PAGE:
Raw materials for star formation
Earth was originally made from gases condensed to solids such as nitrogen, oxygen and ammonia and rocks from the calcium, silicon, magnesium and iron groups. Life depends on the complex chemistry of organic compounds built around carbon atoms. The stars were the sites where these materials were created. Stars manufacture heavy elements in the course of nuclear fusion. At the end of their lives, massive stars explode and less massive stars slowly shed gas enriched with these heavy elements that in turn coalesces to form other stars. In each cycle of star birth and destruction, the proportion of heavy elements increases as the byproducts of nuclear burning in the center of stars is added to the mix. Over billions of years, complex chemistry and biology have evolved from their simple beginnings in the first stars and galaxies. Now astronomers are traveling back through time to wit- ness crucial steps in our origin.
Figure 1. Two mid-Infrared spectra of pow- dered materials from a primitive meteorite are shown. A CAI is a complex of minerals formed very early in our solar system, the fine grained matrix is material produced at a later stage. The horizontal bars are band position found in the astronomical spectra of the dust in the circumstellar disk around Beta Pictoris (Fig. 3, Knacke et al, 1993).
The molecular clouds generated by stars at the end of their lives provide the raw material for the formation of new stars and planetary systems such as our own. When the tem- perature in the circumstellar disk becomes low enough, a dust con- denses out of the gas. A rich range of chemical reactions occurs, includ- ing creation and depletion of heavy elements onto dust grains and into ices. Interstellar molecular clouds are also the principal formation sites of organic matter such as CH4, CH3OH, and H2CO. The composition of the dust provides valuable in- formation on the conditions when the dust was formed and helps de- termine subsequent steps involved in star formation. Comprehensive understanding of heavy element creation and depletion and the important role of dusty material in star and planetary system formation is needed to understand the chemical conditions from which life on our planet arose. These investigations can be pursued with spectroscopic studies of molecular clouds and dust that exists throughout the universe. Several telescopes have been launched into space that permit mid- to far-Infrared spectroscopy can be used determine the compo- sition, temperature, density and velocity of the molecular clouds.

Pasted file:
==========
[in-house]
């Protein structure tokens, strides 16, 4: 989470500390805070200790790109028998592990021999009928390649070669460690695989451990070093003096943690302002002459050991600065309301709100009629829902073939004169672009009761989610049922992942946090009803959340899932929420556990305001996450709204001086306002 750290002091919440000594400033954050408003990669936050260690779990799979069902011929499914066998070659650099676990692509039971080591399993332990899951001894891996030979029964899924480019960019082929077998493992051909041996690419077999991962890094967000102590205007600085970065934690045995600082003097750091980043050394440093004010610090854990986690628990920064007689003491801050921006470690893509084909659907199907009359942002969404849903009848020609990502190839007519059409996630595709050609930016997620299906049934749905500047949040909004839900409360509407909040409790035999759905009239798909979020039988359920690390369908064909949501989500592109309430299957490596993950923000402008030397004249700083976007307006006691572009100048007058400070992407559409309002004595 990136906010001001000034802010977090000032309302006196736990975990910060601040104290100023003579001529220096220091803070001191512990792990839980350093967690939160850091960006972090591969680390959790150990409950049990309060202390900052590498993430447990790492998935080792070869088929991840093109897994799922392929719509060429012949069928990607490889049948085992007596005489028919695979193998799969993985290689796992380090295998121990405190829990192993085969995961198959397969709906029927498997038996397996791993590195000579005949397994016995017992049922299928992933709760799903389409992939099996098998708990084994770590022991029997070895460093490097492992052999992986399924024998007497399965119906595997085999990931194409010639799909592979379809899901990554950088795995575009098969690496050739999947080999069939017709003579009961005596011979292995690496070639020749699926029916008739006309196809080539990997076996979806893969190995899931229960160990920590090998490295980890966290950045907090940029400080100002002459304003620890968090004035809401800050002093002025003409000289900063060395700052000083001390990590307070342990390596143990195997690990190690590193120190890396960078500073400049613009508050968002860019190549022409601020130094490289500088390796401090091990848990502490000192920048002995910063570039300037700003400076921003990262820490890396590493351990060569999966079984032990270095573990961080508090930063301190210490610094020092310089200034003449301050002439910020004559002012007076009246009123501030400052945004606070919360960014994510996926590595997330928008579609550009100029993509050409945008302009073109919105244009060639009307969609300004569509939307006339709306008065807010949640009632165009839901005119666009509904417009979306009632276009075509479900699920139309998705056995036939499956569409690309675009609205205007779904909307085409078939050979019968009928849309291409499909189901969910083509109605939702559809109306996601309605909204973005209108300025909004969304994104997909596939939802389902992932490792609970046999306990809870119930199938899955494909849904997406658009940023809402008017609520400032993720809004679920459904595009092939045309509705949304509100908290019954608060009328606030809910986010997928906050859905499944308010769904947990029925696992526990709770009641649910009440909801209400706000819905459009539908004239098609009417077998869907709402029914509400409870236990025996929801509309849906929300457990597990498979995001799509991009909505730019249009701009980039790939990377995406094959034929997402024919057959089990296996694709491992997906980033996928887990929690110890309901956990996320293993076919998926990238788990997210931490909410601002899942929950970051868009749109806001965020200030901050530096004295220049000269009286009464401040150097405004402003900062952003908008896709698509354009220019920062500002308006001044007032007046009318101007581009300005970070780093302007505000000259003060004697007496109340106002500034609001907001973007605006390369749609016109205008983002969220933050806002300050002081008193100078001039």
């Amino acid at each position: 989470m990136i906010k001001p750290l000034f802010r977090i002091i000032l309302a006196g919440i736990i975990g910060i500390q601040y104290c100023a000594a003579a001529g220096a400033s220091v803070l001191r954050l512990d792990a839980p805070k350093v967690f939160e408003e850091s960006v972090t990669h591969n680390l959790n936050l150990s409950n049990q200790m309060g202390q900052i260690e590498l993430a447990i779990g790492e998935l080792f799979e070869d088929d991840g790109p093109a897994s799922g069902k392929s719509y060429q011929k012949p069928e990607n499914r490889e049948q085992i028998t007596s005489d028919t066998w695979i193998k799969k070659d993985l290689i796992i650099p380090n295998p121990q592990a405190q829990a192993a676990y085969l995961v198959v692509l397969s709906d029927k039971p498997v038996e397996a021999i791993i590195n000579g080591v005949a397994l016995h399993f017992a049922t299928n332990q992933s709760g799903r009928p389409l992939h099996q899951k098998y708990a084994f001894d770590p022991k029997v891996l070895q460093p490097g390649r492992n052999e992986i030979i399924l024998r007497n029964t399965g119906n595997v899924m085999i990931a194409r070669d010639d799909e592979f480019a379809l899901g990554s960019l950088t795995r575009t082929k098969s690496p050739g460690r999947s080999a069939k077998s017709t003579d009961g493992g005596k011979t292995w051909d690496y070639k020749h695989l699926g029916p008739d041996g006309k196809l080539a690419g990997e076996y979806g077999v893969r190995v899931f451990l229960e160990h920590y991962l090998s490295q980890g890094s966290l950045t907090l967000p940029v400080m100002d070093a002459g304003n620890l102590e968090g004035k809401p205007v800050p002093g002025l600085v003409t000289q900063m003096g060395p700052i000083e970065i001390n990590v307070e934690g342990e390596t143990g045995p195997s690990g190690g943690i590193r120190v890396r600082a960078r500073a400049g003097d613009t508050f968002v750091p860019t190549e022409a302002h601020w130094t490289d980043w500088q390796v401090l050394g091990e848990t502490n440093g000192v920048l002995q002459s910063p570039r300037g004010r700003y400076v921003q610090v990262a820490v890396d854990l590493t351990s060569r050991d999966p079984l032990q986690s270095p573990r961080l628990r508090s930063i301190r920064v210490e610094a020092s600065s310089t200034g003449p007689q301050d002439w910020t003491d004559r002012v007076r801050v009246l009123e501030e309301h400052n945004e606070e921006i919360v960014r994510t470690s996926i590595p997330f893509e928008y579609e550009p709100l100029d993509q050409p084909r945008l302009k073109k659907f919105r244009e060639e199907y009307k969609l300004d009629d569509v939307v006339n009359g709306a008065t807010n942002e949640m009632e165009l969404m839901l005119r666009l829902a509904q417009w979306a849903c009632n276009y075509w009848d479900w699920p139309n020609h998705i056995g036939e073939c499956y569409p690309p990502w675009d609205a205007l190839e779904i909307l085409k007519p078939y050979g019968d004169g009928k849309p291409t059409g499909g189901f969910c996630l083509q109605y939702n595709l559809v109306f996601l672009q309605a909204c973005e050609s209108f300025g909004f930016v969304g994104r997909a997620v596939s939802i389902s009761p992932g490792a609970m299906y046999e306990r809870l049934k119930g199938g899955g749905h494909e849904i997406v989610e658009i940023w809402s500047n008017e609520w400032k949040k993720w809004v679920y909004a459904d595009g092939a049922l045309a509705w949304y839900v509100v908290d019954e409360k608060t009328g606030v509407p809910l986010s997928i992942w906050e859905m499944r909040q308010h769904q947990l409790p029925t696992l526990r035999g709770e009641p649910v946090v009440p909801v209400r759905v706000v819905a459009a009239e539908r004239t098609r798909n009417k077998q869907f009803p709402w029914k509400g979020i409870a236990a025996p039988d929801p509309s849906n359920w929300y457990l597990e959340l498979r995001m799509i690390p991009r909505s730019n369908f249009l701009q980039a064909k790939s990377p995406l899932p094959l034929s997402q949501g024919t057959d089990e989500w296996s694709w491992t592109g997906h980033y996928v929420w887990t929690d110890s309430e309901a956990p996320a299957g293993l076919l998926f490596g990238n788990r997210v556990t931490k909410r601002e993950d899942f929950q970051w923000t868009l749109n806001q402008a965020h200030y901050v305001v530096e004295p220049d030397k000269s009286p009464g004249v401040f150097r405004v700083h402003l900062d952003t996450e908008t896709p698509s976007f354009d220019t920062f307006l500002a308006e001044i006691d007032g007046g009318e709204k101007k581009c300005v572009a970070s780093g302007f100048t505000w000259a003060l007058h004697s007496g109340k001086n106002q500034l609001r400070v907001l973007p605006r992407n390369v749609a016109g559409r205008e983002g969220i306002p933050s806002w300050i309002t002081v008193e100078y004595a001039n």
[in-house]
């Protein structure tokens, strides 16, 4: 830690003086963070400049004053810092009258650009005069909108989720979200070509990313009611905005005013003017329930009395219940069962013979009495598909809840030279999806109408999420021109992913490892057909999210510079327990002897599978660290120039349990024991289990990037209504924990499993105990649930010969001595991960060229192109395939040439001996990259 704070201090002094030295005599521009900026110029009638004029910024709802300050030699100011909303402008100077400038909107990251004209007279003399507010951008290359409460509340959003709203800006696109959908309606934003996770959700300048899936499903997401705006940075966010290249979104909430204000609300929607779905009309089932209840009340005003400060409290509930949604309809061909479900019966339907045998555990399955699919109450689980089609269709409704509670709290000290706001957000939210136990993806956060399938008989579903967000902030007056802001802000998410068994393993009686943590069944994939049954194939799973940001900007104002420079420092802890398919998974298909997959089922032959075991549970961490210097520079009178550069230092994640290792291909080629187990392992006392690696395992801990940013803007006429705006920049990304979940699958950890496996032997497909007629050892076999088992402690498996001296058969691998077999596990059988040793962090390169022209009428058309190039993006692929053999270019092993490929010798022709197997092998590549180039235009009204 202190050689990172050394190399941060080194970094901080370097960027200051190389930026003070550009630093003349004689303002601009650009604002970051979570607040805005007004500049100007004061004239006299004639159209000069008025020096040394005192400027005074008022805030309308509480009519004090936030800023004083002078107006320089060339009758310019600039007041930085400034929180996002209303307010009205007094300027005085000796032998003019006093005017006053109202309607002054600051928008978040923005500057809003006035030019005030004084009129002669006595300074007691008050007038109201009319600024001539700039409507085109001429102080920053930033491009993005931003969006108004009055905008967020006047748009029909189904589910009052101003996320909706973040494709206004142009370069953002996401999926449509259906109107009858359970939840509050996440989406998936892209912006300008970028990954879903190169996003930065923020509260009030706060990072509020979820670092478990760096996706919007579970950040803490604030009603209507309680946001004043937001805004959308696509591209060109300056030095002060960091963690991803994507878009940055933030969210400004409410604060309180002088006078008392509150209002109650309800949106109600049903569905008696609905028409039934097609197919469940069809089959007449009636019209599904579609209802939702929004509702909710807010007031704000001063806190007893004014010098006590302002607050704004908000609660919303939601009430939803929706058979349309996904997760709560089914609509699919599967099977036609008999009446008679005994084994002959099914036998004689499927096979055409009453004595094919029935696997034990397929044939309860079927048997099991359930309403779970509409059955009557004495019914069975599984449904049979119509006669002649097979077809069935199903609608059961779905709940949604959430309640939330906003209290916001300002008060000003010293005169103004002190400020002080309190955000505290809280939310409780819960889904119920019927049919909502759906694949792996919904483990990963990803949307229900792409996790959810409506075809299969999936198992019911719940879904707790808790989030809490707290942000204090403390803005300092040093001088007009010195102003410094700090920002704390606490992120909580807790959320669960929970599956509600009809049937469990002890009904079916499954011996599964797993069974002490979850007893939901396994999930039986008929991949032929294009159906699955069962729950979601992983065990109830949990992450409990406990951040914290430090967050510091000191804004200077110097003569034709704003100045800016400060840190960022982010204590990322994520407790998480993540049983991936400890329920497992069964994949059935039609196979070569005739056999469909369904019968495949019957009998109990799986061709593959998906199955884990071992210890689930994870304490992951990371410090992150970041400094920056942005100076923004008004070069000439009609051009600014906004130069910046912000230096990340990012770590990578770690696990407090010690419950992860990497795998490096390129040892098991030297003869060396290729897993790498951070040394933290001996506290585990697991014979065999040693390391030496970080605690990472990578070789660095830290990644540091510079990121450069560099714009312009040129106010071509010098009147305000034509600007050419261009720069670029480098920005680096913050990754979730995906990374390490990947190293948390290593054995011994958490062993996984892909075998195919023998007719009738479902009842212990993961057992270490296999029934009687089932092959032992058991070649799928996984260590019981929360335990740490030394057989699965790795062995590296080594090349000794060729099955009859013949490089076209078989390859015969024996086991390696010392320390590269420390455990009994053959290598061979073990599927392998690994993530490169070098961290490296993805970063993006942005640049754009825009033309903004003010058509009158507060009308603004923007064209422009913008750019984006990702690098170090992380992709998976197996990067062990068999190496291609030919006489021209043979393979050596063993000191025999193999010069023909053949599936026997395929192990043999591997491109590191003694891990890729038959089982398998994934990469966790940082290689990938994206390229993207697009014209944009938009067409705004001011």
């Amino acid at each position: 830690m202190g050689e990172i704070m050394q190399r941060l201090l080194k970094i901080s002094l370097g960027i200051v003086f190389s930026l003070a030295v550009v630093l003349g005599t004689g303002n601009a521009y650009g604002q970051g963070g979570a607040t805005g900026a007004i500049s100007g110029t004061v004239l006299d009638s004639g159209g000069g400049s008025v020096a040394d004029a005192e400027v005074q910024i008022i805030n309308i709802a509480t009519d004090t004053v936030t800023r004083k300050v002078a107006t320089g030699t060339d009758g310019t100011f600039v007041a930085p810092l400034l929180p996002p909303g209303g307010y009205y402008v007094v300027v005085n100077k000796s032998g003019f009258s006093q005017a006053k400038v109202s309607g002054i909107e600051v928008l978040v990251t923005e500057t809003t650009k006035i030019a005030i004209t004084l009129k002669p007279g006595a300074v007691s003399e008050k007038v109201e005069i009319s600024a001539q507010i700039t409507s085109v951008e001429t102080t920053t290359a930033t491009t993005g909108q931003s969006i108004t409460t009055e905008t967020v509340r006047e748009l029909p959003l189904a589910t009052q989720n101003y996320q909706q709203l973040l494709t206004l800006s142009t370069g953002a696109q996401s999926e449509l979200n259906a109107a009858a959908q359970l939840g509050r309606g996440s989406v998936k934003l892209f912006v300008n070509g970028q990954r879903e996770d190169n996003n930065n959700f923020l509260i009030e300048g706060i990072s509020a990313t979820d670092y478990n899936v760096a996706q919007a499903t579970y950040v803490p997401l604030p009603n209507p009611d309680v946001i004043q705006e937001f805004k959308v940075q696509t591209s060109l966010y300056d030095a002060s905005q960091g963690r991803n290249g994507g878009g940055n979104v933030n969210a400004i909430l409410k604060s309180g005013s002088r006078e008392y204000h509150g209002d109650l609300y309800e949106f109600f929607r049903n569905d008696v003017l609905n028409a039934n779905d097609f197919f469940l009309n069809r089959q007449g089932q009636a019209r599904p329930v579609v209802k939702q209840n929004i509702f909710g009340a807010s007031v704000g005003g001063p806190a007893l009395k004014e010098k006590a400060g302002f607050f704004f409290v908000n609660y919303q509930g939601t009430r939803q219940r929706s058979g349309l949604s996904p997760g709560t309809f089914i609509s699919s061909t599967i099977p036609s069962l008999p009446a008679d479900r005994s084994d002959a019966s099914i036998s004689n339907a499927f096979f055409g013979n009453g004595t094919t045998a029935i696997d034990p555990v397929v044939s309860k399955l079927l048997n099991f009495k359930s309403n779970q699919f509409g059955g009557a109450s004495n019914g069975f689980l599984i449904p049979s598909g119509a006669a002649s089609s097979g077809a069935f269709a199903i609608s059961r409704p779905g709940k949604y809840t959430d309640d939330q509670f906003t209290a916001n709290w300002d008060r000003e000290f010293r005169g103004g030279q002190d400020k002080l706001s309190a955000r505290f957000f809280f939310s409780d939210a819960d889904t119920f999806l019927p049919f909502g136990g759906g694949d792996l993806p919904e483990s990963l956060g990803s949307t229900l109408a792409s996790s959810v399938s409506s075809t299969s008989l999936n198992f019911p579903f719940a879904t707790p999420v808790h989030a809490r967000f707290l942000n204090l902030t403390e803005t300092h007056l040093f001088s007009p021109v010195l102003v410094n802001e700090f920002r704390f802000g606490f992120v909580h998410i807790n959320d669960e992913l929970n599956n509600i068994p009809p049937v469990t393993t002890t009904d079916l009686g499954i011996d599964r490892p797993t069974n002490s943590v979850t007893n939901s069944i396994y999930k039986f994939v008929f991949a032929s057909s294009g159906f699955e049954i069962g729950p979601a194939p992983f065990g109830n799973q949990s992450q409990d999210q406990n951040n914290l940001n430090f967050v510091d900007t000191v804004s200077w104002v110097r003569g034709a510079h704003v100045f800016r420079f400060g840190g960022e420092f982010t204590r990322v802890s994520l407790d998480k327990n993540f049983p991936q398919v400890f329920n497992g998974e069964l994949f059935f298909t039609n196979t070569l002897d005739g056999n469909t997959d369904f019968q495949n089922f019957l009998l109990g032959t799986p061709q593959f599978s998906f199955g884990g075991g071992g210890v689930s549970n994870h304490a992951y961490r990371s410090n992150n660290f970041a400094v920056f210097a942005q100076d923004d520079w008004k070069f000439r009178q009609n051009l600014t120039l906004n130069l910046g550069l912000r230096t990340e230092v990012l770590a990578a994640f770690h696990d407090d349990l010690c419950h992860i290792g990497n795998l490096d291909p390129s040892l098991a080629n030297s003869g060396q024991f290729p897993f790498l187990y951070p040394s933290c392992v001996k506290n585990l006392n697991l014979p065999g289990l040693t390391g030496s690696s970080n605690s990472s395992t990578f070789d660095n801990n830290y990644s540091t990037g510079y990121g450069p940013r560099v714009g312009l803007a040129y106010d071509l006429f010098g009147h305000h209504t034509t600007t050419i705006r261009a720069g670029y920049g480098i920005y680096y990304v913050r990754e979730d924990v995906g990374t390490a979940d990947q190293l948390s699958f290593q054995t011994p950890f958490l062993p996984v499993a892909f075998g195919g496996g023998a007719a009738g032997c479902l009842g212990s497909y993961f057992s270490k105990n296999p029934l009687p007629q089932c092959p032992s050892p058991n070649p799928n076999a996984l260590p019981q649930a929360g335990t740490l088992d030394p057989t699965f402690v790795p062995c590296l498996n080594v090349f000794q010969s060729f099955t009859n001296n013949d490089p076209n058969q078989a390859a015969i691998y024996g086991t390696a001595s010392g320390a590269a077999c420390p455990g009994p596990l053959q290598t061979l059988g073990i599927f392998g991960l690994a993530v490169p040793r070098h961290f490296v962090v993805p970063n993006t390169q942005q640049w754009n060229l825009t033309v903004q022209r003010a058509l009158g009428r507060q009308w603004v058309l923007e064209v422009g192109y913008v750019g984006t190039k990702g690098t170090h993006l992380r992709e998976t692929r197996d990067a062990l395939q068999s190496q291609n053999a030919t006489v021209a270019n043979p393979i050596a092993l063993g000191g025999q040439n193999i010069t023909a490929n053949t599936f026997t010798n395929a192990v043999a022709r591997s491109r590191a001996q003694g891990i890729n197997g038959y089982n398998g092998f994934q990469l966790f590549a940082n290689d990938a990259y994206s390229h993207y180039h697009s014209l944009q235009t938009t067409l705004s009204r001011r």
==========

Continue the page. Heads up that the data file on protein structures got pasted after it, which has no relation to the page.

A major problem needs to be over- come. The Infrared spectra generated by platforms such as the Infrared
Space Observatory (ISO) in the late 1990s and the Spitzer Space Infrared Telescope Facility which is operating now, are often unknown. One of the most important discoveries of the ISO was that crystalline silicates exist outside our own solar system. This is significant because the relatively sharp features of crystal- line silicates are sensitive to com- positional changes, in contrast to broad and smooth amorphous sili- cate features. To increase our understanding of the crystalliza- tion process, we need to positively identify the composition of the wide range of crystalline silica spectrum that has already been identified in molecular clouds. “Just like human fingerprints uniquely identify their owner, Infrared spectroscopy provides a spectral fingerprint that uniquely identifies a chemical compound,” Morlok said. “The challenge facing scientists is that, just like it is im- possible to match a fingerprint to a person unless you have previously taken that person’s fingerprint, it’s impossible to determine the compo- sition of a compound based on its spectra until you have analyzed an identical sample on earth. But the chemistry in molecular clouds is, to a large degree, unknown on the earth; and it will be a long time before we are able to travel to distant stars and galaxies to analyze the many com- pounds that we have already gen- erated Infrared spectra from.”